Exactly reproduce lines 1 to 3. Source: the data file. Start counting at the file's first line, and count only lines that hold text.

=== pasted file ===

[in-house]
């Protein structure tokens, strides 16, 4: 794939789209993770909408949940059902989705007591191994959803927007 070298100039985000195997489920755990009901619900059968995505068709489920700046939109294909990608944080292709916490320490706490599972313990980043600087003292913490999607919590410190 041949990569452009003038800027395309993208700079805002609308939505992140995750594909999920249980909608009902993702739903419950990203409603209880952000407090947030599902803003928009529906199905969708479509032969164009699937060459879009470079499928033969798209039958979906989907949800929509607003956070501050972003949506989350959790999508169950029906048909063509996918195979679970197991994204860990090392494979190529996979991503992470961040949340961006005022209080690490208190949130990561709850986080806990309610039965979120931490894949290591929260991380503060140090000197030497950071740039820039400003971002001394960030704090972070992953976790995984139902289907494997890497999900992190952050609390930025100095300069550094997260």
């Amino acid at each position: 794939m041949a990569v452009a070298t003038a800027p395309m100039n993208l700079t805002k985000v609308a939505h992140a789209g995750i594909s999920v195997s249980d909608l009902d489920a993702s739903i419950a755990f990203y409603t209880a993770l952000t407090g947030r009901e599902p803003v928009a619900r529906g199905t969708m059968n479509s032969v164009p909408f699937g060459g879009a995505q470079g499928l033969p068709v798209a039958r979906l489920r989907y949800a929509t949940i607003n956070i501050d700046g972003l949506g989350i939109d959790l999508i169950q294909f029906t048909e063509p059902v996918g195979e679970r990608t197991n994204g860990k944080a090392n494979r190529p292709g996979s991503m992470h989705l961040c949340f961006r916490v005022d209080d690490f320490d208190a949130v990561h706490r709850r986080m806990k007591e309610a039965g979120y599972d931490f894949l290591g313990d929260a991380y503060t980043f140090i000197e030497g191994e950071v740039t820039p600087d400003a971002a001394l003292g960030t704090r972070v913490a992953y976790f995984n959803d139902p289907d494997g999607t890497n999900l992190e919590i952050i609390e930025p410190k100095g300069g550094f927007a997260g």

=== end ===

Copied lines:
[in-house]
């Protein structure tokens, strides 16, 4: 794939789209993770909408949940059902989705007591191994959803927007 070298100039985000195997489920755990009901619900059968995505068709489920700046939109294909990608944080292709916490320490706490599972313990980043600087003292913490999607919590410190 041949990569452009003038800027395309993208700079805002609308939505992140995750594909999920249980909608009902993702739903419950990203409603209880952000407090947030599902803003928009529906199905969708479509032969164009699937060459879009470079499928033969798209039958979906989907949800929509607003956070501050972003949506989350959790999508169950029906048909063509996918195979679970197991994204860990090392494979190529996979991503992470961040949340961006005022209080690490208190949130990561709850986080806990309610039965979120931490894949290591929260991380503060140090000197030497950071740039820039400003971002001394960030704090972070992953976790995984139902289907494997890497999900992190952050609390930025100095300069550094997260």
């Amino acid at each position: 794939m041949a990569v452009a070298t003038a800027p395309m100039n993208l700079t805002k985000v609308a939505h992140a789209g995750i594909s999920v195997s249980d909608l009902d489920a993702s739903i419950a755990f990203y409603t209880a993770l952000t407090g947030r009901e599902p803003v928009a619900r529906g199905t969708m059968n479509s032969v164009p909408f699937g060459g879009a995505q470079g499928l033969p068709v798209a039958r979906l489920r989907y949800a929509t949940i607003n956070i501050d700046g972003l949506g989350i939109d959790l999508i169950q294909f029906t048909e063509p059902v996918g195979e679970r990608t197991n994204g860990k944080a090392n494979r190529p292709g996979s991503m992470h989705l961040c949340f961006r916490v005022d209080d690490f320490d208190a949130v990561h706490r709850r986080m806990k007591e309610a039965g979120y599972d931490f894949l290591g313990d929260a991380y503060t980043f140090i000197e030497g191994e950071v740039t820039p600087d400003a971002a001394l003292g960030t704090r972070v913490a992953y976790f995984n959803d139902p289907d494997g999607t890497n999900l992190e919590i952050i609390e930025p410190k100095g300069g550094f927007a997260g």